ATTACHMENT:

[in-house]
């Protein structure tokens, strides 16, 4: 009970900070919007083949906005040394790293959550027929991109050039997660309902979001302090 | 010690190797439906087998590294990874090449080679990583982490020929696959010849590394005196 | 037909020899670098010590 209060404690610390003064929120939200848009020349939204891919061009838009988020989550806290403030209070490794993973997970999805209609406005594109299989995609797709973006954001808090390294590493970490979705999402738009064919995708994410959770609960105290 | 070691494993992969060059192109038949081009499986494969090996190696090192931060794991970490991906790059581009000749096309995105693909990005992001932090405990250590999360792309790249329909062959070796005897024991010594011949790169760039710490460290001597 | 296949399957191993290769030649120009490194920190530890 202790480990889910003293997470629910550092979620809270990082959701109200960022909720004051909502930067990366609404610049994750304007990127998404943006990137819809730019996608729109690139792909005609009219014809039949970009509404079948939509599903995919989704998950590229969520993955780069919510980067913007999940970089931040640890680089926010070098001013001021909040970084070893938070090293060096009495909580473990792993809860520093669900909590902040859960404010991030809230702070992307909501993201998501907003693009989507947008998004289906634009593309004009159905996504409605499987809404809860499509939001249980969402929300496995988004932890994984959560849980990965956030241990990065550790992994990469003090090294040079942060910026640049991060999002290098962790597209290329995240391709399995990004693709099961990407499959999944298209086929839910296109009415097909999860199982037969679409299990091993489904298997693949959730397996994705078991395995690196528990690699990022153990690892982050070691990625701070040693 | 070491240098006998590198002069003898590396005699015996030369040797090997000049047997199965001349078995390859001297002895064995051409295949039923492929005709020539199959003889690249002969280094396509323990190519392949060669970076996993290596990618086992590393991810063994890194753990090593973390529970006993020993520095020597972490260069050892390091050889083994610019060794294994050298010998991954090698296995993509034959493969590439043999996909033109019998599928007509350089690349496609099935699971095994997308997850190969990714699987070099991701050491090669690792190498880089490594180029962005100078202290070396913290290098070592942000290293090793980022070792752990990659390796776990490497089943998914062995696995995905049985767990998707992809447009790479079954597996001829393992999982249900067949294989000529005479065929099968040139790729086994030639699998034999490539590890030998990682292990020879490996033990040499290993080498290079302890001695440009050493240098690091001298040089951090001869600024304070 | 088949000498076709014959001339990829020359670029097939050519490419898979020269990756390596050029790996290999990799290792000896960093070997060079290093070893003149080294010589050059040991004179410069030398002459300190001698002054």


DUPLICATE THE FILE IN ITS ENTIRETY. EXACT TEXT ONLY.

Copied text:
[in-house]
């Protein structure tokens, strides 16, 4: 009970900070919007083949906005040394790293959550027929991109050039997660309902979001302090 | 010690190797439906087998590294990874090449080679990583982490020929696959010849590394005196 | 037909020899670098010590 209060404690610390003064929120939200848009020349939204891919061009838009988020989550806290403030209070490794993973997970999805209609406005594109299989995609797709973006954001808090390294590493970490979705999402738009064919995708994410959770609960105290 | 070691494993992969060059192109038949081009499986494969090996190696090192931060794991970490991906790059581009000749096309995105693909990005992001932090405990250590999360792309790249329909062959070796005897024991010594011949790169760039710490460290001597 | 296949399957191993290769030649120009490194920190530890 202790480990889910003293997470629910550092979620809270990082959701109200960022909720004051909502930067990366609404610049994750304007990127998404943006990137819809730019996608729109690139792909005609009219014809039949970009509404079948939509599903995919989704998950590229969520993955780069919510980067913007999940970089931040640890680089926010070098001013001021909040970084070893938070090293060096009495909580473990792993809860520093669900909590902040859960404010991030809230702070992307909501993201998501907003693009989507947008998004289906634009593309004009159905996504409605499987809404809860499509939001249980969402929300496995988004932890994984959560849980990965956030241990990065550790992994990469003090090294040079942060910026640049991060999002290098962790597209290329995240391709399995990004693709099961990407499959999944298209086929839910296109009415097909999860199982037969679409299990091993489904298997693949959730397996994705078991395995690196528990690699990022153990690892982050070691990625701070040693 | 070491240098006998590198002069003898590396005699015996030369040797090997000049047997199965001349078995390859001297002895064995051409295949039923492929005709020539199959003889690249002969280094396509323990190519392949060669970076996993290596990618086992590393991810063994890194753990090593973390529970006993020993520095020597972490260069050892390091050889083994610019060794294994050298010998991954090698296995993509034959493969590439043999996909033109019998599928007509350089690349496609099935699971095994997308997850190969990714699987070099991701050491090669690792190498880089490594180029962005100078202290070396913290290098070592942000290293090793980022070792752990990659390796776990490497089943998914062995696995995905049985767990998707992809447009790479079954597996001829393992999982249900067949294989000529005479065929099968040139790729086994030639699998034999490539590890030998990682292990020879490996033990040499290993080498290079302890001695440009050493240098690091001298040089951090001869600024304070 | 088949000498076709014959001339990829020359670029097939050519490419898979020269990756390596050029790996290999990799290792000896960093070997060079290093070893003149080294010589050059040991004179410069030398002459300190001698002054």